Don’t Let The Bed Bugs Bite…
Description, Behavior & Habitat:
Bed bugs belong to the family of Cimicidae. The common bed bug, Cimex lectularius, has increasingly become a growing concern worldwide, primarily in large cities. Toronto is no exception. Adult bed bugs are reddish-brown in colour, with oval, flattened bodies, and look very similar to an apple or flax seed. They look more like an apple seed when engorged, (had a blood feed). Immature bed bugs (nymphs) look similar to the adults but are smaller and lighter in colour. Bed bugs go through 5 stages before they reach adulthood. They require a blood feed in order to (molt) develop from one stage to another. They are between 1.5mm and 4.5mm in size depending on the stage. Each bed bug will feed every 7-10 days; however, females may feed more often when laying eggs. The lifespan of a bed bug is about 1 year, during which time, a female can lay about 500 eggs, an average of 5 a day. Eggs are whitish in colour and are about the size of a speck of dust which makes them very difficult to see with the naked eye. They are laid wherever a female may wander, either in a cluster or individually. The average bed bug can mature in as little as a month, producing multiple generations per year.
Bed bugs are one of the oldest insects known to humans. They once lived in the caves of our prehistoric ancestors. Since they feed exclusively on blood, they tend to nest in very close proximity to their hosts. Bed bugs feed primarily at night, therefore, about 90% of a bed bug infestation is found in and around the bed and adjacent furniture. They can also be found in couches and other sleeping areas. Unlike other insects, bed bugs do not have “nests”, but can congregate in common places. They hide in tiny cracks and crevices due to their small flattened bodies, which may make them difficult to spot when an infestation first begins. One of the first indications are brownish-red to black fecal stains which may be found by the seams of mattresses, underneath box springs, and in holes and cracks of wooden bed frames.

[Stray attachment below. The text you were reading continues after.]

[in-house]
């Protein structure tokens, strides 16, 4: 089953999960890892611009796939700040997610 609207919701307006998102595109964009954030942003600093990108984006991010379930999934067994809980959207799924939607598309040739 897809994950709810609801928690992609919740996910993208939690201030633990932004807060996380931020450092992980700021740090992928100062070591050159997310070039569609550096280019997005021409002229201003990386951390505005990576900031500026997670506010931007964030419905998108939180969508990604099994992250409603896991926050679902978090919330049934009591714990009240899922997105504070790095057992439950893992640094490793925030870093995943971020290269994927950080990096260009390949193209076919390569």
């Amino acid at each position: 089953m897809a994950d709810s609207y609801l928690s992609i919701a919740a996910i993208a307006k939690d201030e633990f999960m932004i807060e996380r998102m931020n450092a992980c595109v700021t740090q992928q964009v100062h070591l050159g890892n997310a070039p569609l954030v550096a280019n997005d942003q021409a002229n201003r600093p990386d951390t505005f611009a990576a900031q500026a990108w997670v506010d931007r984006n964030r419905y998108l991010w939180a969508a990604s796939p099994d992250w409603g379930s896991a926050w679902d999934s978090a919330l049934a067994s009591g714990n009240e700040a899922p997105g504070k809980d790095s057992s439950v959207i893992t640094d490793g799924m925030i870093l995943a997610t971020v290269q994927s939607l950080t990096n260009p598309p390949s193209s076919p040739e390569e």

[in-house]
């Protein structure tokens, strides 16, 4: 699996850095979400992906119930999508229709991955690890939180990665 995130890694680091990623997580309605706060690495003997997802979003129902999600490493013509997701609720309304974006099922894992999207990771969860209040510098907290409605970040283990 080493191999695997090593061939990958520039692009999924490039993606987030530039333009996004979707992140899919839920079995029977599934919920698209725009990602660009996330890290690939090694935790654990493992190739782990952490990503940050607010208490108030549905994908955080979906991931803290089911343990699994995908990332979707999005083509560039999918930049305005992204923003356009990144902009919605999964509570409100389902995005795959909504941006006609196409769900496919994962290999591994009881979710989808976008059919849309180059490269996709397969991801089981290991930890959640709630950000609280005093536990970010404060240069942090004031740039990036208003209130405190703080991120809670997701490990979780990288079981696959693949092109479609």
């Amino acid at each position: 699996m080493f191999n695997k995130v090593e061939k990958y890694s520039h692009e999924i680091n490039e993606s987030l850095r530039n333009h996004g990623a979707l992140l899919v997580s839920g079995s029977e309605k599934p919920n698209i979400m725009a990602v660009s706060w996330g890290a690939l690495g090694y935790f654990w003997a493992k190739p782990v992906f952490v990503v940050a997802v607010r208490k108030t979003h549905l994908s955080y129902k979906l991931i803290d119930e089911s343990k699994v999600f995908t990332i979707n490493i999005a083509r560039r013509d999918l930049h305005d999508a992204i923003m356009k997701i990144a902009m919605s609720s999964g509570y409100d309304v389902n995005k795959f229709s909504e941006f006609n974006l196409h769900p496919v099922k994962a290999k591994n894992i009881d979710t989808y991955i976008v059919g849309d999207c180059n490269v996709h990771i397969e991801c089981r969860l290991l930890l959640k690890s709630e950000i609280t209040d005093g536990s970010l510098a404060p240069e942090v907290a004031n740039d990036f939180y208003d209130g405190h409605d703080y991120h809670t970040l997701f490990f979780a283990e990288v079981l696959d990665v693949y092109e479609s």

Prevention and control:
There are a few precautions one can take to prevent having to deal with a bed bug nightmare. The most important is to stay away from, what we call, ‘high risk’ activity. This may include: bringing home furniture that others have discarded, borrowing books from the library, having family and friends sleep over often, and most commonly, traveling. Some ‘high risk’ activity however, is sometimes unavoidable. A health care worker or Social worker that is required to frequent many homes, as well as those that travel often for business and/or pleasure, must take extra precautions.
There are some general rules to abide by when travelling. Most importantly, before travelling, read the reviews on the hotel you’ll be staying at. You are particularly looking for comments past guests have posted relating to bed bugs. You may find that the most prestigious hotels have had a bed bug encounter. Don’t be alarmed! The critical issue is how these situations were/are dealt with, as well as the precautions the hotel has established to prevent their spread.
When arriving at your destination…